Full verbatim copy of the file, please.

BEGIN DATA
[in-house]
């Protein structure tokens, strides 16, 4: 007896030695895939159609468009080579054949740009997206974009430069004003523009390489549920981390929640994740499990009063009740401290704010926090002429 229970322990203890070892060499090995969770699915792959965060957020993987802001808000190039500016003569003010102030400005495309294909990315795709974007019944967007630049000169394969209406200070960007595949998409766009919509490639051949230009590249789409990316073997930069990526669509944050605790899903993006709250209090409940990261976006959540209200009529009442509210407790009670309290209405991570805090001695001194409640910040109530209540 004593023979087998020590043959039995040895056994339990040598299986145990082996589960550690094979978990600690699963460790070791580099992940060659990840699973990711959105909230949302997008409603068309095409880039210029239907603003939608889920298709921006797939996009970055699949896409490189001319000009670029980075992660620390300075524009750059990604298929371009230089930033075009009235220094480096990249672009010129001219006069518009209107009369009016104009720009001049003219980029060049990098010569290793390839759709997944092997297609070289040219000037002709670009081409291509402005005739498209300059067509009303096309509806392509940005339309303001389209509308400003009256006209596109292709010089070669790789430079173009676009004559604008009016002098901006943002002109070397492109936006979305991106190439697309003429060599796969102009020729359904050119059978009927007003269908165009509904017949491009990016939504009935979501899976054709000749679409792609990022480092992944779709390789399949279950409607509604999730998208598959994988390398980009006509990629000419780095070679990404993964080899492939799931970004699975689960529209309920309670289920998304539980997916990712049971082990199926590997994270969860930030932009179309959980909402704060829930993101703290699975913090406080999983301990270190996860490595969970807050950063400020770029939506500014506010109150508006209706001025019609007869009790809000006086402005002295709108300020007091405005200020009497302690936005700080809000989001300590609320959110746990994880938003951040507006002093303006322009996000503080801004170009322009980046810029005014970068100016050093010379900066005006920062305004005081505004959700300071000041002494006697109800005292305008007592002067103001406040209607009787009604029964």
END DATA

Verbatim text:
[in-house]
């Protein structure tokens, strides 16, 4: 007896030695895939159609468009080579054949740009997206974009430069004003523009390489549920981390929640994740499990009063009740401290704010926090002429 229970322990203890070892060499090995969770699915792959965060957020993987802001808000190039500016003569003010102030400005495309294909990315795709974007019944967007630049000169394969209406200070960007595949998409766009919509490639051949230009590249789409990316073997930069990526669509944050605790899903993006709250209090409940990261976006959540209200009529009442509210407790009670309290209405991570805090001695001194409640910040109530209540 004593023979087998020590043959039995040895056994339990040598299986145990082996589960550690094979978990600690699963460790070791580099992940060659990840699973990711959105909230949302997008409603068309095409880039210029239907603003939608889920298709921006797939996009970055699949896409490189001319000009670029980075992660620390300075524009750059990604298929371009230089930033075009009235220094480096990249672009010129001219006069518009209107009369009016104009720009001049003219980029060049990098010569290793390839759709997944092997297609070289040219000037002709670009081409291509402005005739498209300059067509009303096309509806392509940005339309303001389209509308400003009256006209596109292709010089070669790789430079173009676009004559604008009016002098901006943002002109070397492109936006979305991106190439697309003429060599796969102009020729359904050119059978009927007003269908165009509904017949491009990016939504009935979501899976054709000749679409792609990022480092992944779709390789399949279950409607509604999730998208598959994988390398980009006509990629000419780095070679990404993964080899492939799931970004699975689960529209309920309670289920998304539980997916990712049971082990199926590997994270969860930030932009179309959980909402704060829930993101703290699975913090406080999983301990270190996860490595969970807050950063400020770029939506500014506010109150508006209706001025019609007869009790809000006086402005002295709108300020007091405005200020009497302690936005700080809000989001300590609320959110746990994880938003951040507006002093303006322009996000503080801004170009322009980046810029005014970068100016050093010379900066005006920062305004005081505004959700300071000041002494006697109800005292305008007592002067103001406040209607009787009604029964």